Wednesday, 15 February 2012

Nuggets of Wisdom: Zelda's Storysense

All right, I'll come clean: I've never finished a Zelda game. The early ones passed me by. I didn't own an N64 so I never played much of Ocarina of Time, the game everyone loves to remind me is the 'greatest game ever' (it's not, it's Half-Life 2). The ones I have played failed to hold my interest for more than a few hours.

But thanks to the plethora of articles available I've been able to learn a great deal about the design of the Zelda games and, because I have no personal attachment to any of them, I think I've actually managed to retain a somewhat objective view of the series. The latest essay I read was an opinion piece by Tevis Thompson about where the games went wrong over the years, notably how their stubborn commitment to convention hampers the very essence of exploration: a voyage into the unknown.

In many ways this statement (and indeed the whole essay) could apply to games as a whole when we examine how they have changed over the years. There is an ever-growing tendency fill in all the gaps, to tighten the designer's grip on the experience, to ensure that every secret gets discovered at just the right time and no one gets too far ahead of themselves lest they feel lost or confused. My goodness, what a terrible experience that might be in a game about exploration! There are certain kinds of games in which 'hand-holding' is appropriate, but there are other kinds in which it utterly undermines the central idea the game attempts to convey.

Anyway, this whole post was made to highlight one particular part of the essay which has little to do with any of the stuff I just said. But it is about story, which I find interesting. Enjoy.

The game mechanics of early Zeldas provided plot enough, the kind that is boring to tell (then this, then this) but thrilling to play. They required no narrative scaffolding to be justified; they justified themselves. And strangely, the iconic simplicity of early Hyrules fired the imagination the way a good map does, opening up story possibilities rather than narrowing them down to just one. Story flowed from world instead of world from story.

UPDATE! I'm now playing Ocarina of Time on the 3DS. Check me out.

Monday, 13 February 2012

Episode One's Place in the Grand Scheme of Things

I was off work sick today and decided to use to the time to revisit Half-Life 2: Episode One, generally considered to be the weakest link in the series and indeed earned the lowest Metascore of all the Half-Life games. I had a blast with it today, as I did when I first played it in 2006, and it got me wondering why it has earned a somewhat sour reputation among hardcore fans.

Friendly warning: this post is full of spoilers and intended for those who have finished Half-Life 2, Episode One and Episode Two.

Episode One occupies this strange transitory space between Half-Life 2's broad narrative strokes and Episode Two's relatively heavy-handed exposition. There is a great deal of foreshadowing of events to come: the transmission from Judith, the emphasis on Eli and Alyx's strong father-daughter relationship, establishing the Vortigaunts and the G-Man as key players in the greater conflict, and of course bringing the dreaded Advisors creeping into the limelight. Yet much of this foreshadowing can go unnoticed on your first play-through as we know very little about the importance of these elements until Episode Two, so your attention remains focused on the pressing urgency of stabilising the Citadel core and escaping City 17.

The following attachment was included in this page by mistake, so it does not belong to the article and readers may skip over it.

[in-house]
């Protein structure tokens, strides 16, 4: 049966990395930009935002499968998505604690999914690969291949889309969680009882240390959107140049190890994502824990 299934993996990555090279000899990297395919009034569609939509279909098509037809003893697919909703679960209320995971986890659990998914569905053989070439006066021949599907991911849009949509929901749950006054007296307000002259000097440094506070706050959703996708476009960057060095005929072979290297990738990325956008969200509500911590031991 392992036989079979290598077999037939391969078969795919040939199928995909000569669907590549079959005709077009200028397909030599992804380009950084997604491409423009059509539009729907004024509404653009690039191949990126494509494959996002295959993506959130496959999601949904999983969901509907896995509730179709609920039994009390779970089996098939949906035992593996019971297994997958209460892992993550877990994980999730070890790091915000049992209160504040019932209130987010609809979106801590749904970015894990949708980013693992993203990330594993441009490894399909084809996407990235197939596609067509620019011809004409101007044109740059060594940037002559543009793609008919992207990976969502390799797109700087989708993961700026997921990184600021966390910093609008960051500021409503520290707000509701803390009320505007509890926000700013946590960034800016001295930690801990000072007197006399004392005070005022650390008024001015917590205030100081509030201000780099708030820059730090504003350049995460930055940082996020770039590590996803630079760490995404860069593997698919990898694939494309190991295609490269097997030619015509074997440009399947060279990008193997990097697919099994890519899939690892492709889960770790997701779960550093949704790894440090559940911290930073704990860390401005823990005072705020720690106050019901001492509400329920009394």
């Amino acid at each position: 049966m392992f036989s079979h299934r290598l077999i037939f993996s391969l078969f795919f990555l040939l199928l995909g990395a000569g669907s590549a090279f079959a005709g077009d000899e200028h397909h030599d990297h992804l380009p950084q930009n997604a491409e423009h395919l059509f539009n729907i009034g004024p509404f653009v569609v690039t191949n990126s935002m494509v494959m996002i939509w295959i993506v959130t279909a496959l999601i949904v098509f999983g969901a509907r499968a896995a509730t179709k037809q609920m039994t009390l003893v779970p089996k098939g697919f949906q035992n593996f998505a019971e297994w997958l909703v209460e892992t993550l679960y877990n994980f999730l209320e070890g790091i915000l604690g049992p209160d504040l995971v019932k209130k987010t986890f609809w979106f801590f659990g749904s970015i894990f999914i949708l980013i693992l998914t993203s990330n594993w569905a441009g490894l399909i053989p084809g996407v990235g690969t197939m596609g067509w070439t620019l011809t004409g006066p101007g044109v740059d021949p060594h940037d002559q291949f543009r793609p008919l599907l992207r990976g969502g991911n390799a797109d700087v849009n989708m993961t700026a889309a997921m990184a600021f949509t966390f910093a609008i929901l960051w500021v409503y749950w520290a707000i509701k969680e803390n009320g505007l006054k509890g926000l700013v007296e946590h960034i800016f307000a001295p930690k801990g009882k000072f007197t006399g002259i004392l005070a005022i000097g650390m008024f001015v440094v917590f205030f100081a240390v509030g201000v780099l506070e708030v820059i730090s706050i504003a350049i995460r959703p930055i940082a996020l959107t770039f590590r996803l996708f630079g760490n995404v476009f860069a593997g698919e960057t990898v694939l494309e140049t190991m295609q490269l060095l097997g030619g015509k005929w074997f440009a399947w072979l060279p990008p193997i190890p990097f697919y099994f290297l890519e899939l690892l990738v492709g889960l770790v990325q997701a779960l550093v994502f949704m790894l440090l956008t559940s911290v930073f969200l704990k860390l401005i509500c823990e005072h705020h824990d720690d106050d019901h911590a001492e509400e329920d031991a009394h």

Given that Episode One largely takes place in environments familiar to players of Half-Life 2 it comes as no surprise that many felt it was too derivative of its predecessor. We return to the Citadel interior and fight through war-torn city streets much as we did in Half-Life 2, albeit with a far greater emphasis on indirect combat through use of the Gravity Gun, various inventive gadgets/weapons, and your trusty sidekick. Indeed, the vast majority of its art and sound assets are recycled and it features only two new enemies, one of which was present but posed no threat in Half-Life 2 (the Stalker) and the other being an amalgamation of two other enemies (the Zombine).

But one point that Episode One really nails is the sense of a world in motion (the storysense as Tadhg Kelly would put it). From the very beginning, we bear witness to world-changing events that affect the lives of every individual in the vicinity, be they fleeing citizens or desperate Overwatch soldiers. This is an area in which Half-Life games have always excelled in my opinion, ever since the series opened with the Resonance Cascade which still hangs heavy on Eli's conscience. In this particular episode we witness the changes brought about by our own actions as the Citadel reels from a heavy blow, eventually leading into a cataclysmic eruption that opens the gateway to vast legions of alien invaders.

At the end of the day Episode One functions as a great segue from the monolithic release of Half-Life 2 into the bite-size episodic format. It has some obligations to tie up certain loose ends (the fate of Gordon, Alyx and the people of City 17) which flow into subsequent events (the opening of the Combine superportal and the hidden transmission of the Borealis data packet) but it places such a firm focus on the immediate goals that I for one was swept up in the adventure before stopping to consider how it all fit into the bigger picture. I believe it is for this reason that replaying this - or any Half-Life game - remains such a joy even more than 5 years later.